I've done what I can to keep my family together this summer and it hasn't been easy. So many of us are finishing the summer exhausted. 

Going into the fall brings a strange mix of anticipation, hope, fear and dread. Will his teachers be as compassionate as last year's bunch? Will they see him for the beautiful child he is or consider him a threat to the classroom? Will they see his exuberance and joy as an asset or misinterpret his energy as dangerous? Will they offer him theri-putty and a trampoline when he's spiraling? Or send him to a corner in punishment and call me early to pick him up? 

Will they work with us or against us? 

Will it be a fight or a partnership? 

Oh, warrior friends, I see you. I know about the IEP's. I know about the times you actually hope for some kind of new diagnosis that might come with strategies that might really work this time. I know that it's possible your child isn't functioning because you bought him the wrong pair of socks for the first day of school or because she knows enough to expect that there will be unkind words from peers who don't have the empathy or language to process differences as good. I know about the long lists of allergies and sensitivities you have to hand to that teacher and the skepticism with which you might be met. I know that people might take your rigidity is a parenting fault, but that you know it to be the only way your family can function. You don't mess with naps or schedules or diets or plans.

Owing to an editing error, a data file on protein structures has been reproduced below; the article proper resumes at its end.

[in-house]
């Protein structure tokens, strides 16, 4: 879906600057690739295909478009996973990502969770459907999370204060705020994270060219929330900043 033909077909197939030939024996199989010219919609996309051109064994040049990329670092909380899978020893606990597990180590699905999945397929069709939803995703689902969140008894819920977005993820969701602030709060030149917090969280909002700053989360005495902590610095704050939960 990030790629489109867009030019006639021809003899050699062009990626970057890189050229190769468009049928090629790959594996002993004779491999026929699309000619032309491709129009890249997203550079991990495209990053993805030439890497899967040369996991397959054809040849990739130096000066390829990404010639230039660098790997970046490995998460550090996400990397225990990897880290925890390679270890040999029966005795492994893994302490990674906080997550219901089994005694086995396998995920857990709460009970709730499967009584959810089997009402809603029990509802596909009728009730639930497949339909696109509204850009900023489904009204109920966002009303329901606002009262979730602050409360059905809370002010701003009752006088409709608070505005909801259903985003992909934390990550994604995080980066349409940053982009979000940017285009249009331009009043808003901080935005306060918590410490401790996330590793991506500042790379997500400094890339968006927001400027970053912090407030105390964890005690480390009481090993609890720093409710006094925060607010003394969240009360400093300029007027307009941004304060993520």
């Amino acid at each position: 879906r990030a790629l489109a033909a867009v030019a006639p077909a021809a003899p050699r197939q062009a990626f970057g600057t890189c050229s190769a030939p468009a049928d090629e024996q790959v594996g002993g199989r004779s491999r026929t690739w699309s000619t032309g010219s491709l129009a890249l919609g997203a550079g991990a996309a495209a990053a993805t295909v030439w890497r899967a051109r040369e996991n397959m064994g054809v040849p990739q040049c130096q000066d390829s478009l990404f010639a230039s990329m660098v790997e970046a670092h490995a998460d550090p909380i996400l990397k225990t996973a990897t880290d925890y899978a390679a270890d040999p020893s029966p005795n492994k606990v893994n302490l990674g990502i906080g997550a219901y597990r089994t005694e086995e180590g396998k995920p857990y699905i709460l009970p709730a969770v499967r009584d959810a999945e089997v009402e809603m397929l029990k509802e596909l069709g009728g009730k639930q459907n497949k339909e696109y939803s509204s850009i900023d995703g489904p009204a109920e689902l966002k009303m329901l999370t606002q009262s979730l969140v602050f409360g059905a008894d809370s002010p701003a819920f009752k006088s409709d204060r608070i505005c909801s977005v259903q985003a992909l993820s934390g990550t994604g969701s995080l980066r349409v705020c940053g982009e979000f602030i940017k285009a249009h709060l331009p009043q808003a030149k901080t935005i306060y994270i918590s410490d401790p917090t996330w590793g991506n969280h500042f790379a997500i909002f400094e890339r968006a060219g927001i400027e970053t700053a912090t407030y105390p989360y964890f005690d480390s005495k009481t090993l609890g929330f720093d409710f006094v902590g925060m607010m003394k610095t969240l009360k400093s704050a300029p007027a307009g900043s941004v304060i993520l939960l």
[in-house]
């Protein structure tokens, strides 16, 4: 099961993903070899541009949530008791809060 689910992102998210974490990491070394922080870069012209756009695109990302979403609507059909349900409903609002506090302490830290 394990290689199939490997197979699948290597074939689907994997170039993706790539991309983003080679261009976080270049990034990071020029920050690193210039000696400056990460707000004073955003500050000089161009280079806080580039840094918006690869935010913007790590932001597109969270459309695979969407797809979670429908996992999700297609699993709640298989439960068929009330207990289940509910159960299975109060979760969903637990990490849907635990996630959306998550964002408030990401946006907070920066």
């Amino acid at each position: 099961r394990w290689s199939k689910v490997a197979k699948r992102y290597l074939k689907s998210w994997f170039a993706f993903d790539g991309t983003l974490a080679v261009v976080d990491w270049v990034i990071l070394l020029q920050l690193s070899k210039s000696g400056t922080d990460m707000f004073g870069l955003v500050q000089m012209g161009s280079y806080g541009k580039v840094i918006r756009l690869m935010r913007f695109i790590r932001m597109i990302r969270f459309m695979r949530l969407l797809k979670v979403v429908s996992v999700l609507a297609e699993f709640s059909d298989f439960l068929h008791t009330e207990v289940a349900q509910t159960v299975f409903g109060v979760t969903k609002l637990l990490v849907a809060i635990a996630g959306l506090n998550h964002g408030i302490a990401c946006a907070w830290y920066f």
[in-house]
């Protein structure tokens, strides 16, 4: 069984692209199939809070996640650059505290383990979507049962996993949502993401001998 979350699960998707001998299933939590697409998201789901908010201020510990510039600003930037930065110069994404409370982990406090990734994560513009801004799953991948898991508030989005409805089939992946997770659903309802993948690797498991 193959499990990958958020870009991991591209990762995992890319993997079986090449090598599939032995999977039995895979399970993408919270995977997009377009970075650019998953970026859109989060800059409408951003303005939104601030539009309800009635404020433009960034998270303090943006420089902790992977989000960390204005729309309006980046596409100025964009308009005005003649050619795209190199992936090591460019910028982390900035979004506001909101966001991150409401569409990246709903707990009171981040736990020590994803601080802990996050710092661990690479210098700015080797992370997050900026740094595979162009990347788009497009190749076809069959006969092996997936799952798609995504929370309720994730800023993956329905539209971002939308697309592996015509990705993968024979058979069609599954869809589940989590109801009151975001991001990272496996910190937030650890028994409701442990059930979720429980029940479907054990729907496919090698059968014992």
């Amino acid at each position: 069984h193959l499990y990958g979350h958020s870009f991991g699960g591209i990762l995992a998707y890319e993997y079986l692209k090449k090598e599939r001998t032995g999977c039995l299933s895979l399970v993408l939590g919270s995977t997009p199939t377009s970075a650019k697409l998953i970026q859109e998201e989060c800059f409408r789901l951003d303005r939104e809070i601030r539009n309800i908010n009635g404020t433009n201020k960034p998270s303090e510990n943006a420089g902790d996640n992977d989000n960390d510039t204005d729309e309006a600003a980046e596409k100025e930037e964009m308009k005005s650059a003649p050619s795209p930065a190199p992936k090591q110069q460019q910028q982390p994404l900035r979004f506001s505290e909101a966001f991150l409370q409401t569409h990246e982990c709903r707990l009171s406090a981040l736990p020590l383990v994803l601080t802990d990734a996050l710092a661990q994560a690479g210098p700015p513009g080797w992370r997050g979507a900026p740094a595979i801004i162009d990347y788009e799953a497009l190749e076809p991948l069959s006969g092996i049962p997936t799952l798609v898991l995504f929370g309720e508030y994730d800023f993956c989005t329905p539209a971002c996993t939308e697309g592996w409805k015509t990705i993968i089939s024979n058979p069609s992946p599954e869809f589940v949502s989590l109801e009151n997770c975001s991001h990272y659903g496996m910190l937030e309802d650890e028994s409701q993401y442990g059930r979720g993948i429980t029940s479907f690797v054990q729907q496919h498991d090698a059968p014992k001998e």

If it's on the visual calendar, it's happening. There's no such thing as "let's just be flexible" because anytime you have tried, the costs have far outweighed the benefits.

I see it.

And because I see it, you know what else I see?